Search America's historic newspaper pages from 1789-1963 or use the U.S. Newspaper Directory to find information about American newspapers published between 1690-present. Chronicling America is sponsored jointly by the
National Endowment for the Humanities and the Library of Congress. external link Learn more
Image provided by: University of Illinois at Urbana-Champaign Library, Urbana, IL
Newspaper Page Text
BOARD OF EDUCATION IGNORES
LETTER FROM C. F. OF L.
More low-brow stuff was pulled on
our high-brow board of education
yesterday. And a peek into the way
things are run by the tfacob Loeb
majority was given before the cur
tains were drawn by a vote of 11 to 4.
The whole trouble arose because
Victor Olander, citizen and taxpayer,
also happens to be secretary of the
Chicago Federation of Labor.
If the Chicago Federation of La
bor had been organized to play tid-dle-de-winks
instead of to fight the
battles of the working man and his
family it never would have happened.
But Victor Olander wrote to the
board of education on the federation
stationery; he asked information as
to the time of the next meeting of
the finance committee of the board.
The regular time had been changed
because Chas. Peterson had to go to
Washington for something or other.
And the Chicago Federation of
Labor sent a resolution to the board
of education protesting against the
body's actions on the Loeb rule.
The request for information from
Olander was ignored, never an
swered. Olander had wished to talk
to the finance committee on the
workings of the Loeb rule.
And the letter to the board of edu
cation from the labor body, which
has 300,000 members in this city,
was never read before the board. It
was sent to a committee by Sec'y
President Jacob Loeb admitted he
had instructed the secretary to send
the letter to the finance committee,
although he knew it was addressed
to the board in general.
The letter came before the finance
committee and no one spoke for it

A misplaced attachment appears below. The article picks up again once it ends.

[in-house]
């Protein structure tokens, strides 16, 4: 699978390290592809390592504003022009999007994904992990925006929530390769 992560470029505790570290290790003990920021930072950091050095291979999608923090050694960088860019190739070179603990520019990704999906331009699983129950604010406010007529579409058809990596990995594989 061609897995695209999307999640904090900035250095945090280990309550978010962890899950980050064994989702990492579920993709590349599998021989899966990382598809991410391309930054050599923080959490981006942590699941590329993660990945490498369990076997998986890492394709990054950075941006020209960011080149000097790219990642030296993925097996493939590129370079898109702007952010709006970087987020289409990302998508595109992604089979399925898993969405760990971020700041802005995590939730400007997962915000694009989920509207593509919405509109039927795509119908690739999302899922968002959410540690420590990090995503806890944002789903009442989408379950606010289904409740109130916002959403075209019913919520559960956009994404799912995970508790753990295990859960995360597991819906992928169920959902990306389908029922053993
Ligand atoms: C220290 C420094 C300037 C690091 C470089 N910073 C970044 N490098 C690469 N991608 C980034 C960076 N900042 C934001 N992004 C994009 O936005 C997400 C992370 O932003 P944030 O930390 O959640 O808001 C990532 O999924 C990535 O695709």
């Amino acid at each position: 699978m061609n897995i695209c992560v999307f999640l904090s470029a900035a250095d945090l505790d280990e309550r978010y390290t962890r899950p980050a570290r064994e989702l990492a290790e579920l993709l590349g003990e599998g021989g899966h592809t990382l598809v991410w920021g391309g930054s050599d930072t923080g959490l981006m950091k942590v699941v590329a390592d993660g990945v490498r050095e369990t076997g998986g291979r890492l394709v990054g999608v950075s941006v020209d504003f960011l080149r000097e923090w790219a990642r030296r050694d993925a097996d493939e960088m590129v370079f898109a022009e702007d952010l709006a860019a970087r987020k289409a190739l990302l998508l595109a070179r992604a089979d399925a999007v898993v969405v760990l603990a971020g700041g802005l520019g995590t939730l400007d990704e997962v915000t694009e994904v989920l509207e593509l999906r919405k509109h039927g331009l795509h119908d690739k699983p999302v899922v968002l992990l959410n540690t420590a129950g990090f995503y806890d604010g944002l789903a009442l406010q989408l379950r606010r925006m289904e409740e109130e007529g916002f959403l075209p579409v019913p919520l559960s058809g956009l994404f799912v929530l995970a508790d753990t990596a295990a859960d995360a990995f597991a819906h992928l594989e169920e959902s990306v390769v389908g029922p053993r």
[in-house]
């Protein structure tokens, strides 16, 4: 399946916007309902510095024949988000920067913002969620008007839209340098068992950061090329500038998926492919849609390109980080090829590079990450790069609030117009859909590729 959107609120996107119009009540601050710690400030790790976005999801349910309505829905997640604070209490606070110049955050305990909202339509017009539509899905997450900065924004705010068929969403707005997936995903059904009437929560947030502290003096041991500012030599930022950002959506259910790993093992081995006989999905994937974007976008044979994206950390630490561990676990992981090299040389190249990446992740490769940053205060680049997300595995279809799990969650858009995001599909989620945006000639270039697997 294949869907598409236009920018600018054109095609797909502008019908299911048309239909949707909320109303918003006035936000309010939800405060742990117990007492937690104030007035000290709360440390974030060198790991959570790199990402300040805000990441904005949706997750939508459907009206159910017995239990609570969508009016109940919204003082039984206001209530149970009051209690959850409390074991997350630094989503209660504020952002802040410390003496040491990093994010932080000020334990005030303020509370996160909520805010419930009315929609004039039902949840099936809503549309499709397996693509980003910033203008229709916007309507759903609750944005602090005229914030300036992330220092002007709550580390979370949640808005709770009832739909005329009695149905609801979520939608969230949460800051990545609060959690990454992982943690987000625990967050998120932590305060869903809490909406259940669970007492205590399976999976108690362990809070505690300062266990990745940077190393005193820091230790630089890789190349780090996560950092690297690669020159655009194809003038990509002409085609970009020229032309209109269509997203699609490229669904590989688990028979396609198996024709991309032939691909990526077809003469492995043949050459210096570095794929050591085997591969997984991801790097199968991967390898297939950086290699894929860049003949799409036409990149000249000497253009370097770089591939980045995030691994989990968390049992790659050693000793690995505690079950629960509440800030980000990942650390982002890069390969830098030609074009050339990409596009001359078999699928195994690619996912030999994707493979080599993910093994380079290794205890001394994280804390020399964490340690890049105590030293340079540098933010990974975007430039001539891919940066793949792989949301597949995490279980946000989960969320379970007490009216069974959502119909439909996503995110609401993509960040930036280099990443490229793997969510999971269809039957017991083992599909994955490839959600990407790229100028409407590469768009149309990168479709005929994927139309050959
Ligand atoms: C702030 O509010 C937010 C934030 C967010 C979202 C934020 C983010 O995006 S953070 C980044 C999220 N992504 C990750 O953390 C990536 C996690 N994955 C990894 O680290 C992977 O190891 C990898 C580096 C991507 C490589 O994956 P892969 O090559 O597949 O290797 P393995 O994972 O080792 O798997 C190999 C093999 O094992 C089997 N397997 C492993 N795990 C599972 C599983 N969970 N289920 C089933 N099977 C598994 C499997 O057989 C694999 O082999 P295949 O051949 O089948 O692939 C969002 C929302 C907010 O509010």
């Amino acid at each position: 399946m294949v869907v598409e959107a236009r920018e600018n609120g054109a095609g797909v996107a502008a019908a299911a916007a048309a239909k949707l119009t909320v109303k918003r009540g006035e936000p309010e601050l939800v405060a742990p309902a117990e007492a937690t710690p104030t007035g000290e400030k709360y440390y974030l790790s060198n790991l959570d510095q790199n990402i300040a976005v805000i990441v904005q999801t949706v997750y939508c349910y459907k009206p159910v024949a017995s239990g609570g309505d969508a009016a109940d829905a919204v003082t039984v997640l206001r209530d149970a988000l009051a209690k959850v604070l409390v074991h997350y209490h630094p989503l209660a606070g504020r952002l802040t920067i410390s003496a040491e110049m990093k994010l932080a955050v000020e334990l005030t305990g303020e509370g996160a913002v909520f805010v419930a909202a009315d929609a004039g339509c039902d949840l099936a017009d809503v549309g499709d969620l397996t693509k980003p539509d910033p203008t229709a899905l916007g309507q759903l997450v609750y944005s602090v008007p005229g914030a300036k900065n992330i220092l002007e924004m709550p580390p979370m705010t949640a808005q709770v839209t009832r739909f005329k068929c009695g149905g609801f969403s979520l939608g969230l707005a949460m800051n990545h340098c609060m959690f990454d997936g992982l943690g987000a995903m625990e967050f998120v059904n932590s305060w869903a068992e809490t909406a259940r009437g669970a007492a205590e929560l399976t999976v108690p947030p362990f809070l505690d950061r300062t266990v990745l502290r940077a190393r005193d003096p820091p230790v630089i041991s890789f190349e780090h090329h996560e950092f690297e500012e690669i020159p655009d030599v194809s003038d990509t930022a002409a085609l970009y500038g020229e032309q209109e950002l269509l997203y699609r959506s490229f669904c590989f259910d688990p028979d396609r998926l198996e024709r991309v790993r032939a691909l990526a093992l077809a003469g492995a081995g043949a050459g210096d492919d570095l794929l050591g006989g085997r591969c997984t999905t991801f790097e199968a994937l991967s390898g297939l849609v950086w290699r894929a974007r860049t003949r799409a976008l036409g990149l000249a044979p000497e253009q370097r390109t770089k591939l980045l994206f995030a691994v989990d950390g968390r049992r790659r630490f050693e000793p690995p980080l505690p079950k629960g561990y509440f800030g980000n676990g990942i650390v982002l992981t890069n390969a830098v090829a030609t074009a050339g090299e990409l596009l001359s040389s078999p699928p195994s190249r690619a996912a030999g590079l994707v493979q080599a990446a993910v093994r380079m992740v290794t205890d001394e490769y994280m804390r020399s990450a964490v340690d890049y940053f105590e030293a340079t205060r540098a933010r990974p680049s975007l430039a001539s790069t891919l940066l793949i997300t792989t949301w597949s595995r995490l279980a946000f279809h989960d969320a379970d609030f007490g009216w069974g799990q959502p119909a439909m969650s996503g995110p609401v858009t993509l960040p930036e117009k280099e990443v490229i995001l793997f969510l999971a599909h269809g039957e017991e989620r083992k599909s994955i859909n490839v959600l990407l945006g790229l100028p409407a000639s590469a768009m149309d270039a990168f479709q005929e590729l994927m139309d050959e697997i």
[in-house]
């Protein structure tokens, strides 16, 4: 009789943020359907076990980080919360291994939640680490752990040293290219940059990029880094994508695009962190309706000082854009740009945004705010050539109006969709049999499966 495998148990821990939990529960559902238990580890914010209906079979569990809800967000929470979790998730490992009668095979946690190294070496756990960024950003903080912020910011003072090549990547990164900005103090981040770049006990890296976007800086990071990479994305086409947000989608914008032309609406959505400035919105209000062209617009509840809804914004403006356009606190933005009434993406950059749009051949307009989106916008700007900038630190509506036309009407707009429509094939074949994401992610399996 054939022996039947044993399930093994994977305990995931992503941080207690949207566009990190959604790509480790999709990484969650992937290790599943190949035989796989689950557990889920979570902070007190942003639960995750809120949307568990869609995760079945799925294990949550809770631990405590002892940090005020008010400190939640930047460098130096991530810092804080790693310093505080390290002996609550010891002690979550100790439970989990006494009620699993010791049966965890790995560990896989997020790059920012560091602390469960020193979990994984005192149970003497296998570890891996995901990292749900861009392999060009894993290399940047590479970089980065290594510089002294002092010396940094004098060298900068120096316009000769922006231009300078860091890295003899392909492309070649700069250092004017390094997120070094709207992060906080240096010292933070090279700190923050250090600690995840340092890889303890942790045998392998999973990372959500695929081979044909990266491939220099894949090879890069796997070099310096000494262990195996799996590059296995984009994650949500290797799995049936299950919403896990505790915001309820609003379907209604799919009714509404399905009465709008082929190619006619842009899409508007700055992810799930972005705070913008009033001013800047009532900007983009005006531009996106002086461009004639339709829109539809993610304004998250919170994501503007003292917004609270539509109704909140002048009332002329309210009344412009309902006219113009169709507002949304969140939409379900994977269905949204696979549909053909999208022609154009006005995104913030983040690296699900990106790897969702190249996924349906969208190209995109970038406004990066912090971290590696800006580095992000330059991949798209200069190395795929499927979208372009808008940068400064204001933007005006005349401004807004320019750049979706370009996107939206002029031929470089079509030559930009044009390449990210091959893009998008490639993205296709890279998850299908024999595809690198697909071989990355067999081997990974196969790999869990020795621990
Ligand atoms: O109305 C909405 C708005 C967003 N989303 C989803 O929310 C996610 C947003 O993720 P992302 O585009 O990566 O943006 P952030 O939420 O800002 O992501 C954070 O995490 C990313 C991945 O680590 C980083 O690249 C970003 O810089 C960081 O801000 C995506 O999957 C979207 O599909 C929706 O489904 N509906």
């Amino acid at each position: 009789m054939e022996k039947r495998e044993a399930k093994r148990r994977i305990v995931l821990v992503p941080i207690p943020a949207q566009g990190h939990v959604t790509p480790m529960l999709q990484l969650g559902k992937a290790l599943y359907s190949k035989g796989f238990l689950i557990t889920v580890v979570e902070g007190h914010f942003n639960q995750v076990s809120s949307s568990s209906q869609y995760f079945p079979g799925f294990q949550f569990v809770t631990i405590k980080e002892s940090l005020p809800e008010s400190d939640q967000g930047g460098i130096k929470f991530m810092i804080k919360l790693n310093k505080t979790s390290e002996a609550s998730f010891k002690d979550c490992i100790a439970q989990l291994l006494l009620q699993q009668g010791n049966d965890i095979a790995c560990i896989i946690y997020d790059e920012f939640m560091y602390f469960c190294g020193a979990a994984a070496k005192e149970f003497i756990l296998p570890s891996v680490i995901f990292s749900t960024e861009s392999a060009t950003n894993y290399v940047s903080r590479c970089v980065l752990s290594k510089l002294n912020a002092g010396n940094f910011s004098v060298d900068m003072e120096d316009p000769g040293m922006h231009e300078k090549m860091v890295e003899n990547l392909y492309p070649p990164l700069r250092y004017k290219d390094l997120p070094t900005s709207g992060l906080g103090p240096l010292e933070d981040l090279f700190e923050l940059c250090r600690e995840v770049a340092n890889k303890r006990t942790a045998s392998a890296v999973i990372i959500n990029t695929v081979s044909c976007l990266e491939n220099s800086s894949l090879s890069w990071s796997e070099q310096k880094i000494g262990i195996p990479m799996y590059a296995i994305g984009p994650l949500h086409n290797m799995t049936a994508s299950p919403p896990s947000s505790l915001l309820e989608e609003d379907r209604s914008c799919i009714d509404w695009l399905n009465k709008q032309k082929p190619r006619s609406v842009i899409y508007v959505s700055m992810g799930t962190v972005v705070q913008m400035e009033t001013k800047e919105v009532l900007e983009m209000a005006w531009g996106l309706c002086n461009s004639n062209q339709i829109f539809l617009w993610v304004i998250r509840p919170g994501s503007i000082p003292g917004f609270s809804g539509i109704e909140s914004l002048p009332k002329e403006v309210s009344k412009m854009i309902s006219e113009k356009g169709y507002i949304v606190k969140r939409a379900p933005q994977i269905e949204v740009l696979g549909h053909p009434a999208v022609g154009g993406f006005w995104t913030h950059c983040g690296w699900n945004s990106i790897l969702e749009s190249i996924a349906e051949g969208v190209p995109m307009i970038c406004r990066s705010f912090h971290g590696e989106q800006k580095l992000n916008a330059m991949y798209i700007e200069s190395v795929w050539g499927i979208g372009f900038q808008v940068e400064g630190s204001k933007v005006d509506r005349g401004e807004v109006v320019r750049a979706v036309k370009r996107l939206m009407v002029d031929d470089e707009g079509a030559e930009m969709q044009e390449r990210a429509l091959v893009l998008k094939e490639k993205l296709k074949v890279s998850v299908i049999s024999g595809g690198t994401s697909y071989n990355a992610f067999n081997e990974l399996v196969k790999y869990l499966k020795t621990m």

because Olander had not been noti
fied as to the time of the meeting. It
was dropped into the waste basket
on a motion of Jacob Loeb.
Everything was serene yesterday
until the secretary of the board had
finished reading letters sent to the
board by women's clubs, small ward
organizations and school clubs. The
letter of the Chicago Federation,
with its 300,000 membership, had not
Trustee Mrs, Wm. F. Gallagher
arose and asked the secretary where
the letter of the Federation of Labor
was. He was about to admit some
thing when President Jacob Loeb did
a rescue stunt. He admitted that he
had taken it upon himself to order
the Federation of Labor letter sent
to a committee, although it was di
rected to the board.
Trustee Max Loeb, whose actions
in favor of organized labor have
caused Mayor Thompson to regret
that he appointed him, it is said, of
fered a resolution that letters sent to
the board hereafter should be read
before that body.
These voted for his resolution:
Trustees Collins, Max Loeb, Lipsky
And these decided that it was very
good to slight the biggest civic or
ganization in the city:
Trustees Otis, Vosbrink, Jacob
Loeb, Ffrench, Piggott, Peterson,
Huehl, Thornton, Sethness, Kruet
gen and Eckhart.
ALL THEY HAVE TO DO NOW IS
- CATCH JEAN CRONES
Jean Crones, who recently put his
thumb to his nose and derisively wig
gled his fingers at Chicago's police
force, is about to be indicted on four,
charges by the grand jury. 1
Some day Crones may have bad'
luck enough to be caught. Then
these indictments will be ready for
him. John Allegrini, held by the po
lice because he was an -acquaintance
of Crones, will be released from cus
tody because of insufficient evidence)
according to Ass't State's Att'y Du
val. Crones tried to poison the soup at
the banquet welcoming Archbishop
Mvodelein to Chicago, it is charged
" - - -